July 27, 1942

NAT

George Henry Stokes

National Government

Mr. STOKES:

For a copy of all letters or other documents dated since July 1, 1942, exchanged between Lieut.-Colonel Alan Cockeram, D.S.O., E.D., and the Prime Minister of Canada.

Topic:   CORRESPONDENCE BETWEEN LIEUT.-COLONEL ALAN COCKERAM AND THE PRIME MINISTER
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LIB

William Lyon Mackenzie King (Prime Minister; Secretary of State for External Affairs; President of the Privy Council)

Liberal

Mr. MACKENZIE KING:

Mr. Speaker,

I should like to draw the attention of the house to something which is rather novel in procedure. Certain gentlemen outside of parliament who for reasons of their own wish to have attention drawn to certain matters write letters-at least some of them do-to the Prime Minister, and then seek to have those letters tabled so that publicity may be given to them, regardless of what they may contain, before there is any debate or discussion on the subject. For my part I propose to be very carefully advised as to whether certain documents should be tabled. We have had one experience of an effort to have communications tabled which contained statements for the reliability and accuracy of which I should not have wished to be responsible, or for even the publicity of which I should have wished to take responsibility. I do not intend therefore to permit a precedent of tabling letters which are sent to me, not so much, if I may say so, for the purpose, in some cases at least, of simply tabling material in the public interest, as of having publicity given to the statements which they contain regardless of how accurate or inaccurate the statements may be.

Long Adjournment

The letter referred to is one which was sent to me, but which also carried the intimation that the leader of the opposition had been furnished with a copy of it. To me it is quite clear that the purpose is to have the communication tabled at this stage in order to serve some ends of publicity which, for my part, I do not think are warranted in existing circumstances. Therefore I would not wish to agree to the tabling of the communication.

Topic:   CORRESPONDENCE BETWEEN LIEUT.-COLONEL ALAN COCKERAM AND THE PRIME MINISTER
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NAT

Richard Burpee Hanson (Leader of the Official Opposition)

National Government

Mr. HANSON (York-Sunbury):

It is the

inalienable right of every citizen to write a letter to the Prime Minister, as was done in this instance. It is a public document the minute it is deposited in the mail, because it is written to the Prime Minister in. his capacity as Prime Minister. Therefore if any hon. member desires to ask for its production in the house he has the right to do so, and I do not think the Prime Minister is on sound ground when he takes the position which he has taken this morning. It is a public document, and the public are entitled to see it.

Topic:   CORRESPONDENCE BETWEEN LIEUT.-COLONEL ALAN COCKERAM AND THE PRIME MINISTER
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LIB

William Lyon Mackenzie King (Prime Minister; Secretary of State for External Affairs; President of the Privy Council)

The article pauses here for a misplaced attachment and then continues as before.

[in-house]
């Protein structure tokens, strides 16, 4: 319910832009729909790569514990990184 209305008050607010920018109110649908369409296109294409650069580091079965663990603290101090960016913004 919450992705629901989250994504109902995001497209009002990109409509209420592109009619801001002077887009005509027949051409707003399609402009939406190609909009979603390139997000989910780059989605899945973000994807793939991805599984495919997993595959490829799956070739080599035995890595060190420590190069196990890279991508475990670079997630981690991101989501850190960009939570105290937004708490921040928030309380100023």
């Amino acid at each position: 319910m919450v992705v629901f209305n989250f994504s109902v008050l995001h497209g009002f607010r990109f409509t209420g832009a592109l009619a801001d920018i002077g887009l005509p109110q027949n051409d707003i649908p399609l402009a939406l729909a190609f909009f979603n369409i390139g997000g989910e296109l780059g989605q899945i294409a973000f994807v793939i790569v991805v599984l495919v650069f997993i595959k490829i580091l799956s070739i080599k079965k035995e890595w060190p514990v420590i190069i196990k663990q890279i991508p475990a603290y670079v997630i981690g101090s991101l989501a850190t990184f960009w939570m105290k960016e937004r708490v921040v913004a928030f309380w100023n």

Liberal

Mr. MACKENZIE KING:

May I say

to my hon. friend that the Prime Minister has a very great responsibility with respect to documents he tables. I have had some communications slandering my hon. friend in the most violent way.

Topic:   CORRESPONDENCE BETWEEN LIEUT.-COLONEL ALAN COCKERAM AND THE PRIME MINISTER
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NAT

Richard Burpee Hanson (Leader of the Official Opposition)

National Government

Mr. HANSON (York-Sunbury):

I have no doubt about that.

Topic:   CORRESPONDENCE BETWEEN LIEUT.-COLONEL ALAN COCKERAM AND THE PRIME MINISTER
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LIB

William Lyon Mackenzie King (Prime Minister; Secretary of State for External Affairs; President of the Privy Council)

Liberal

Mr. MACKENZIE KING:

And I do not

intend, unless the house so orders, to have those letters tabled here. Someone who has a grievance against some other person writes to the Prime Minister, and then seeks to have world-wide publicity for something which may be wholly libellous. I am going to take the responsibility of making sure-*

Topic:   CORRESPONDENCE BETWEEN LIEUT.-COLONEL ALAN COCKERAM AND THE PRIME MINISTER
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NAT

Richard Burpee Hanson (Leader of the Official Opposition)

National Government

Mr. HANSON (York-Sunbury):

Nothing

like that in this.

Topic:   CORRESPONDENCE BETWEEN LIEUT.-COLONEL ALAN COCKERAM AND THE PRIME MINISTER
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LIB

William Lyon Mackenzie King (Prime Minister; Secretary of State for External Affairs; President of the Privy Council)

Liberal

Mr. MACKENZIE KING:

-that, before they are tabled, communications which come to me are communications which should properly be tabled. If my hon. friend thinks this particular communication-and this may not be the only one; there may be others- is one with which the country should be acquainted, then he may take the responsibility for the statements it contains, and use them in the course of debate at the right time.

Topic:   CORRESPONDENCE BETWEEN LIEUT.-COLONEL ALAN COCKERAM AND THE PRIME MINISTER
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LIB

Ian Alistair Mackenzie (Minister of Pensions and National Health)

Liberal

Mr. MACKENZIE (Vancouver Centre):